Espresso may seem intimidating, especially perfecting a shot. Contrary to popular belief you don’t need the fanciest manual machine. There are many options out there for making espresso, either with stovetop makers or automatic capsule methods. Regardless of your method, you should learn the basics of espresso and how to operate the machine of your choice.
If you’re looking for an authentic Italian espresso, you’ll need an espresso machine. A manual machine where you can tamp and brew everything yourself generally offers a greater level of control. Here’s how you can prepare espresso with one of these machines.
- Grind and measure your beans. Using dark roast coffee beans and a quality grinder, grind enough beans to make one or two espresso shots. An average single espresso shot will require between 6 and 8 grams of coffee grounds, although this can be adjusted up or down. For a double shot, about 15 grams. Your grounds should be powdery and fine, so go ahead and use the finest setting on your grinder. If you want to be sure you measured correctly, you can weigh your grounds on a kitchen scale — just make sure to tare out the portafilter first.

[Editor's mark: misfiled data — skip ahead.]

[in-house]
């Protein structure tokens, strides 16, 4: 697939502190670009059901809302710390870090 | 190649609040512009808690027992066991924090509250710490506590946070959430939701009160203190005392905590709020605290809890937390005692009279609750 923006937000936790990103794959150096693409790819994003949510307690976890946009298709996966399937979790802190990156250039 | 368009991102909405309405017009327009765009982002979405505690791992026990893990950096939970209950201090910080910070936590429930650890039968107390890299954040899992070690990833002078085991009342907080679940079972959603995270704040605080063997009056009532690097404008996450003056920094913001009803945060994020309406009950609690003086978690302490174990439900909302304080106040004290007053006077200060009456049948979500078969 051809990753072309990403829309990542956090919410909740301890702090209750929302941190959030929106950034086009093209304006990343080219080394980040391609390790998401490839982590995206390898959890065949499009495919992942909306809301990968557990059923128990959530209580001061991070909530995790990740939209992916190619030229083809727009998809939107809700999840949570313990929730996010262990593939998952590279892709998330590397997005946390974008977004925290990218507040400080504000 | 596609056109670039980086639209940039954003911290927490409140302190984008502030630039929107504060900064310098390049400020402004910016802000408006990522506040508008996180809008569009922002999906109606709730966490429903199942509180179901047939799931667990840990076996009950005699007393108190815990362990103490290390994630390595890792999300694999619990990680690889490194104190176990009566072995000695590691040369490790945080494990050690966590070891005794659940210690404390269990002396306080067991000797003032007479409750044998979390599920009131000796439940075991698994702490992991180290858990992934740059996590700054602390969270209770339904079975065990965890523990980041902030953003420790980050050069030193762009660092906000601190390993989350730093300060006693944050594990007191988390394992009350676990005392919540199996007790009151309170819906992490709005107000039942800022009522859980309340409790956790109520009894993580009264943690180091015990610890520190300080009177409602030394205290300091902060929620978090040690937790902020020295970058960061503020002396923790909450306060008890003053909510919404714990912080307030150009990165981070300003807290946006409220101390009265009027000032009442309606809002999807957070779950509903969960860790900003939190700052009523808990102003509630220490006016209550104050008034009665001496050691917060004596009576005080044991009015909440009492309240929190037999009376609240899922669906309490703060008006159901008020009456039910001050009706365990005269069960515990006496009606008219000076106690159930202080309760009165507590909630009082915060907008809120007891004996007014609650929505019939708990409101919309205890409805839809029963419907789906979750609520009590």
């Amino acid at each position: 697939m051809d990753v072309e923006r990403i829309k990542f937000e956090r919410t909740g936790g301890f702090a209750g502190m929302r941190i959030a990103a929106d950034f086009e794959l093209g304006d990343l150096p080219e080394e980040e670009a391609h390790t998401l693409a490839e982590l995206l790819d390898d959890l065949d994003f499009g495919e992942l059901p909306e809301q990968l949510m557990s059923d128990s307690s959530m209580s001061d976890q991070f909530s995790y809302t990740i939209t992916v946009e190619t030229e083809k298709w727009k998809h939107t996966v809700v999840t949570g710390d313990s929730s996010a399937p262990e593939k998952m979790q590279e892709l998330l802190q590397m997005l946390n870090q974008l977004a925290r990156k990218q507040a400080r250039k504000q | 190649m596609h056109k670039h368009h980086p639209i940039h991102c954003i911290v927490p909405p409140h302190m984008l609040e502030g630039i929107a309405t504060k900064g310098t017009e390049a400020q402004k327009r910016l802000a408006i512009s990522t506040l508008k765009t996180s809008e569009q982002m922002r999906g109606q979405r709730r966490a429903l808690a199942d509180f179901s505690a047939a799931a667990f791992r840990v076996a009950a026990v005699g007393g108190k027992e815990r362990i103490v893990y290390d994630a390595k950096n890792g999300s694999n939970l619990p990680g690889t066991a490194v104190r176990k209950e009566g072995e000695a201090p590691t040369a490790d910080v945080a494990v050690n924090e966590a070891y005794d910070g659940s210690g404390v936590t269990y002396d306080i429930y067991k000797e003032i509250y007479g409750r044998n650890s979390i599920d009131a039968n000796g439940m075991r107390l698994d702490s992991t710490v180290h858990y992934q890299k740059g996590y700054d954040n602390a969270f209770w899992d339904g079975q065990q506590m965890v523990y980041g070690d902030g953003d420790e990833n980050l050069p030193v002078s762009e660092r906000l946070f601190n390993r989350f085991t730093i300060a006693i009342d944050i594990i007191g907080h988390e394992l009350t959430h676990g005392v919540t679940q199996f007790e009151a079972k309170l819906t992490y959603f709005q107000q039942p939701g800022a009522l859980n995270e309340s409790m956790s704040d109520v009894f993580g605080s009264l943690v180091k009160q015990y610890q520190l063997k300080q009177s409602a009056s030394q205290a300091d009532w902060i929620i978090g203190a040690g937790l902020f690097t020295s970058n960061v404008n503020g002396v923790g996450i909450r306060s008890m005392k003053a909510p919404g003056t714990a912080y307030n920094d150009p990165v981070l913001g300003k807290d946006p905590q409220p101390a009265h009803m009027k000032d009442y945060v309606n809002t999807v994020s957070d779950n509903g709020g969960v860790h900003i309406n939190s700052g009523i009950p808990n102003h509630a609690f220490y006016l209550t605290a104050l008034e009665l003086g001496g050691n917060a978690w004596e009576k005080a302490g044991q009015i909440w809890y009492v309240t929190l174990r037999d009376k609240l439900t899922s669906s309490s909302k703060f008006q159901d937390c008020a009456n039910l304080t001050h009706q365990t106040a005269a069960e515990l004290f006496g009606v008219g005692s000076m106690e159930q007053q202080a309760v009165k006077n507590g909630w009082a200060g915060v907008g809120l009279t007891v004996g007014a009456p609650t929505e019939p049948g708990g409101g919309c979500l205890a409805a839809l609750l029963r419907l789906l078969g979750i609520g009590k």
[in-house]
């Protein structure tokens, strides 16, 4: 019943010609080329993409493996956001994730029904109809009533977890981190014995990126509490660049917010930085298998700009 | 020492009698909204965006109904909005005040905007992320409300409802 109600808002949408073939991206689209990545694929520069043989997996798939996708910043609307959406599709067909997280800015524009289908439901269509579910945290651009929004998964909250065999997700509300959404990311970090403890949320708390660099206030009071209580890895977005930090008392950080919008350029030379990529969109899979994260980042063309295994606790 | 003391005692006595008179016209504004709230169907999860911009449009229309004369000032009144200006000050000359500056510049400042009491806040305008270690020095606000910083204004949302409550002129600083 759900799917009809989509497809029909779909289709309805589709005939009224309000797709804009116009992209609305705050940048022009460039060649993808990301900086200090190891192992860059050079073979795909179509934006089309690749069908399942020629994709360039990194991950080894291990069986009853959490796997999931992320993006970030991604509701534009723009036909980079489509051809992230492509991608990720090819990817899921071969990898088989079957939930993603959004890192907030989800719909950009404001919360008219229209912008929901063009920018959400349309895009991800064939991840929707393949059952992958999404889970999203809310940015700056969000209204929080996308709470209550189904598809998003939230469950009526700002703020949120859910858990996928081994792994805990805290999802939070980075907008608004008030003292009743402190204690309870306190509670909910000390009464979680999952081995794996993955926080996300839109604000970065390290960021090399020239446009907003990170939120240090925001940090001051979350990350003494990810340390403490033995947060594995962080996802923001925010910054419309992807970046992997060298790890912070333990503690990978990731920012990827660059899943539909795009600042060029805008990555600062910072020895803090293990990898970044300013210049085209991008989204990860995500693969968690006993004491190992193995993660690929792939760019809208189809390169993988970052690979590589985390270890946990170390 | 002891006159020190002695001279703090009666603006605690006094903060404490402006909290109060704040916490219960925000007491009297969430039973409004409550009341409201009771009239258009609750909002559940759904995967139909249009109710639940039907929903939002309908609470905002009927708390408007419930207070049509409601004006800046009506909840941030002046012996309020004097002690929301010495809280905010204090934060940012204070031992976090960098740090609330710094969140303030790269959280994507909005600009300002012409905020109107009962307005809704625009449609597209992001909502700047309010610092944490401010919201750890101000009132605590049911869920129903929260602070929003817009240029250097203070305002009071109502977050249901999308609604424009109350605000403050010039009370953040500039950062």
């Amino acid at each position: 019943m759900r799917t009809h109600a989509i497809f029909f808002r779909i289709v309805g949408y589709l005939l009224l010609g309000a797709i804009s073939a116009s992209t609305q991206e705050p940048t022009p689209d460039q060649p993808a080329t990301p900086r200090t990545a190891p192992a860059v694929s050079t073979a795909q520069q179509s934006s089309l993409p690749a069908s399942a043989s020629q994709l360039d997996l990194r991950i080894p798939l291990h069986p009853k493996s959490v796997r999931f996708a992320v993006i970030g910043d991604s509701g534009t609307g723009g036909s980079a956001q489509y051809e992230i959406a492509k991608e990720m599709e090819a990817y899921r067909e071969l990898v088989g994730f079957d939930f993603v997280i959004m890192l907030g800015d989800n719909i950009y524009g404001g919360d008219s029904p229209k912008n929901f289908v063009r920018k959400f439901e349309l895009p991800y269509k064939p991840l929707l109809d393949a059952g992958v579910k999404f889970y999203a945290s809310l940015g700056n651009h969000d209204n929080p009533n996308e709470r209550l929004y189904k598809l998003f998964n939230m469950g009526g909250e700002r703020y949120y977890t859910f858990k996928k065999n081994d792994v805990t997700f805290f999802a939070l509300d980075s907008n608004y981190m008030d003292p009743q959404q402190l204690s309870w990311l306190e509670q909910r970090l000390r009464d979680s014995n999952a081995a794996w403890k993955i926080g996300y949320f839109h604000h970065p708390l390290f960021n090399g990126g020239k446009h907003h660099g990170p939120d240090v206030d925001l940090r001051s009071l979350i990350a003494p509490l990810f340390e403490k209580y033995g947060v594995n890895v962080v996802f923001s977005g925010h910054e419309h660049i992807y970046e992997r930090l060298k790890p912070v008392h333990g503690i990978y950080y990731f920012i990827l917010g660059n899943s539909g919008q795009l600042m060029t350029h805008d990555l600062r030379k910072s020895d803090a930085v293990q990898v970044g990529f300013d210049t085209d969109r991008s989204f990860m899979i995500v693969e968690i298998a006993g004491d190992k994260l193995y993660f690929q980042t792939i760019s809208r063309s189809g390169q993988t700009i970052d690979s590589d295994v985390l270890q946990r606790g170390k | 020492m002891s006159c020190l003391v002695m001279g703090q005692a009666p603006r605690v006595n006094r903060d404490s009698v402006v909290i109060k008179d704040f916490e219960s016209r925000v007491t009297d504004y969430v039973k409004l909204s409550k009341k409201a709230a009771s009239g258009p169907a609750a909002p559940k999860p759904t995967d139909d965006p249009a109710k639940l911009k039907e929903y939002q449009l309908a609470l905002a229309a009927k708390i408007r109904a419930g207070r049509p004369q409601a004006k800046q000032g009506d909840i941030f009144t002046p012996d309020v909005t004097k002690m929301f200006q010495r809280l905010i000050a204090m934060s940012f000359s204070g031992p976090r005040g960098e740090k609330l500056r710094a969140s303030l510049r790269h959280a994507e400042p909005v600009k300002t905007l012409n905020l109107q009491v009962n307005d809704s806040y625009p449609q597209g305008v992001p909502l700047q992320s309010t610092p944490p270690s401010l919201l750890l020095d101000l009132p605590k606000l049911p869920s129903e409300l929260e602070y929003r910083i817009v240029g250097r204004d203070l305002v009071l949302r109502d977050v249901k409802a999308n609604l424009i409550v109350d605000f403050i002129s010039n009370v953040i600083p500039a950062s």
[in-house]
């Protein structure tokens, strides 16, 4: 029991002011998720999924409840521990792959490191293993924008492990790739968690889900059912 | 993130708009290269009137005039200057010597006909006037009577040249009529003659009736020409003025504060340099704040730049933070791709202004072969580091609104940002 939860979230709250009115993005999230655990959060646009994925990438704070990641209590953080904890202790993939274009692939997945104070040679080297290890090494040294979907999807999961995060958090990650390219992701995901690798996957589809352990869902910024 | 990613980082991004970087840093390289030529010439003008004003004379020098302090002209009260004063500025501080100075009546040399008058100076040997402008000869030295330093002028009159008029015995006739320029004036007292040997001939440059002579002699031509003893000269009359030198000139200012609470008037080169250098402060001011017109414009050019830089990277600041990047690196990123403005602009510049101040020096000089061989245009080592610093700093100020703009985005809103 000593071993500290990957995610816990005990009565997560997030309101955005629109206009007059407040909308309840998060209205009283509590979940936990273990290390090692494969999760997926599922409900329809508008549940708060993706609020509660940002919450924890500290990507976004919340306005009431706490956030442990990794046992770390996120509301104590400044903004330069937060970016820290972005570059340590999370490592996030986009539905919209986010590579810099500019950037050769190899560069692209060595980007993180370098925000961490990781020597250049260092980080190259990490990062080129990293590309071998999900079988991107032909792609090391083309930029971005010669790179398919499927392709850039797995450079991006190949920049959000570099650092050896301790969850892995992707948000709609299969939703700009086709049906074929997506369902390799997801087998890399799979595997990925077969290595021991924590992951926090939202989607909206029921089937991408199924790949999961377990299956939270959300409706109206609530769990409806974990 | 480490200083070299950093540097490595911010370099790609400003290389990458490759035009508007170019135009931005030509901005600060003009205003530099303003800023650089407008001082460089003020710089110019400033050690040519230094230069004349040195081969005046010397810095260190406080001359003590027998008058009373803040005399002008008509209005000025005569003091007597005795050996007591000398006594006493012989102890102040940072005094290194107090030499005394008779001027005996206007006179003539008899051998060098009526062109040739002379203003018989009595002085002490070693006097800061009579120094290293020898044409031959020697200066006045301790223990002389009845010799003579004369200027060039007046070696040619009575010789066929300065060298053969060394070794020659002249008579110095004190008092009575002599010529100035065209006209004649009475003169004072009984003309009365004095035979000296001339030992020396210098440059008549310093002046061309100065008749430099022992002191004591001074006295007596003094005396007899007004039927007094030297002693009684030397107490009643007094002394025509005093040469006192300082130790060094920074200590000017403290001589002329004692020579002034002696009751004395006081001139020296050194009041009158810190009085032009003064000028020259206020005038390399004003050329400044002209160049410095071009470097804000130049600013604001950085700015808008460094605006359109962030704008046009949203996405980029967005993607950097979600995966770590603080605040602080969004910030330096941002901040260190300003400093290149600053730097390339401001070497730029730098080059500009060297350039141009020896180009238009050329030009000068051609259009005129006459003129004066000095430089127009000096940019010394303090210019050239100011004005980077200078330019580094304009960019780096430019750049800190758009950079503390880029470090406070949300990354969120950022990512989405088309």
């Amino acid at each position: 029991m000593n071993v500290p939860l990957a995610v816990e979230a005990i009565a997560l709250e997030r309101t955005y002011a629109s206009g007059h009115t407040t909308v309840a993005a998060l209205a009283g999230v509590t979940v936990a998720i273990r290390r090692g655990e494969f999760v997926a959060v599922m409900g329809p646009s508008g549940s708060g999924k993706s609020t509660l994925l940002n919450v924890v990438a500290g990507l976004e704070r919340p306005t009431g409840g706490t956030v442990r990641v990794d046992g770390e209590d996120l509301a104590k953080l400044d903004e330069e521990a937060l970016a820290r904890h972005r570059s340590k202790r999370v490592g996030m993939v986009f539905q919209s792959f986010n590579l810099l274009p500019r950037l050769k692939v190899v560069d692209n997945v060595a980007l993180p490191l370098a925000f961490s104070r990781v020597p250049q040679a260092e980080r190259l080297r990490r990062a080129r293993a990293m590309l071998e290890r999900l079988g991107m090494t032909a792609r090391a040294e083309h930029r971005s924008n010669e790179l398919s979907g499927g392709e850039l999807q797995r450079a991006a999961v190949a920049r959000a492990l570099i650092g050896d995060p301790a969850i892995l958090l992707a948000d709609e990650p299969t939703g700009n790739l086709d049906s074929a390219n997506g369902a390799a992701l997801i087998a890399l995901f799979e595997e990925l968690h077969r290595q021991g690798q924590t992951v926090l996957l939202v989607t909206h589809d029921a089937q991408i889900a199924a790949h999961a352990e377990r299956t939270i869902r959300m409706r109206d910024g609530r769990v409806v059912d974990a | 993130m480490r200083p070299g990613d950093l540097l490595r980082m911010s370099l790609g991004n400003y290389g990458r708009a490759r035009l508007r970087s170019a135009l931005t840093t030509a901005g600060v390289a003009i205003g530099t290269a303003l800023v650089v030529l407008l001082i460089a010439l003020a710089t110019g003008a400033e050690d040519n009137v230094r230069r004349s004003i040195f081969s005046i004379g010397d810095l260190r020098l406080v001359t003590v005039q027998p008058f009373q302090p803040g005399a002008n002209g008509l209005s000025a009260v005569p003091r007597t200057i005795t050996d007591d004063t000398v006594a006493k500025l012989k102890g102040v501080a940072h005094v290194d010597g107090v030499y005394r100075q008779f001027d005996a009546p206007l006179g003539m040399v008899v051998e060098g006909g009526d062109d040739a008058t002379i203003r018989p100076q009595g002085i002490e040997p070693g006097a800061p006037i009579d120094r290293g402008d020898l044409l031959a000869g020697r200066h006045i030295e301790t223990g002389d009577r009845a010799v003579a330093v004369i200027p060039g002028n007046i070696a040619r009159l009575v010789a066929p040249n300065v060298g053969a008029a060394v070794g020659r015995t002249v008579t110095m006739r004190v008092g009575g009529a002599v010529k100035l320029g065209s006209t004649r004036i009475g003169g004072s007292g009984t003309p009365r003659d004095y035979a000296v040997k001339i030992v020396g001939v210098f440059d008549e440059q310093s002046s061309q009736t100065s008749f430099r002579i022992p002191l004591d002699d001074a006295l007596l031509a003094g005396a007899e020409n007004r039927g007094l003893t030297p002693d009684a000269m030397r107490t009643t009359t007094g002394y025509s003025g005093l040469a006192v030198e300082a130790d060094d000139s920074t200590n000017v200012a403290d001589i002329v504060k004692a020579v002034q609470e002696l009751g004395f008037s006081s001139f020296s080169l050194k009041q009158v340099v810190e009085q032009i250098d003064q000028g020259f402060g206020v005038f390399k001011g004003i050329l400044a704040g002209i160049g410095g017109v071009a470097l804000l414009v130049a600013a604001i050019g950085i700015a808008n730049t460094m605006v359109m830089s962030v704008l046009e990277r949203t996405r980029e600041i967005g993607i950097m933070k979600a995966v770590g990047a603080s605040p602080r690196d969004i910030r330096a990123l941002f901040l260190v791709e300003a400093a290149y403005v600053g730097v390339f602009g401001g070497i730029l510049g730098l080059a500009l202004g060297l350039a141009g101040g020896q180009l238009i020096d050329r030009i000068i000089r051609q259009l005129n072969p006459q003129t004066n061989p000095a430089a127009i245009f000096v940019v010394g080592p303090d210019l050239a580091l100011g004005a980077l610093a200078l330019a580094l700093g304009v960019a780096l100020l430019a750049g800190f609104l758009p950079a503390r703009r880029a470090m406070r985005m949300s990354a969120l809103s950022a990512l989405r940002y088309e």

- Distribute and tamp down your shot. Once you have an amount of grounds in your portafilter that you’re happy with, distribute the grounds evenly with a finger, place the portafilter on the countertop or other flat surface, and then use the tamper to tamp down on the grounds. You’ll then have a compact disk of espresso in the portafilter.
- Pull your shot. Before you start, run the machine briefly without a portafilter in place to clear the ground head. Then, lock the portafilter into the machine, position your demitasse glass or other vessel underneath, and start your shot. The espresso should be ready after 25 to 30 seconds, but it will take practice with your specific machine and lots of taste tests to achieve shots to your liking. (Some machines require you to time it manually, while others offer different settings.) The final product shouldn’t be too light or dark in color, shouldn’t taste too acidic or too bitter, and should have a fine layer of caramel-colored crema on top.
- Prepare milk if using and enjoy your espresso. If you’re trying to make a latte or other drink with milk, you’ll then need to steam your milk. If not, enjoy your espresso as is! Make sure to clean and dry the portafilter, as well as purge and wipe down the milk frothing wand, when you’re done.
Source: Good Housekeeping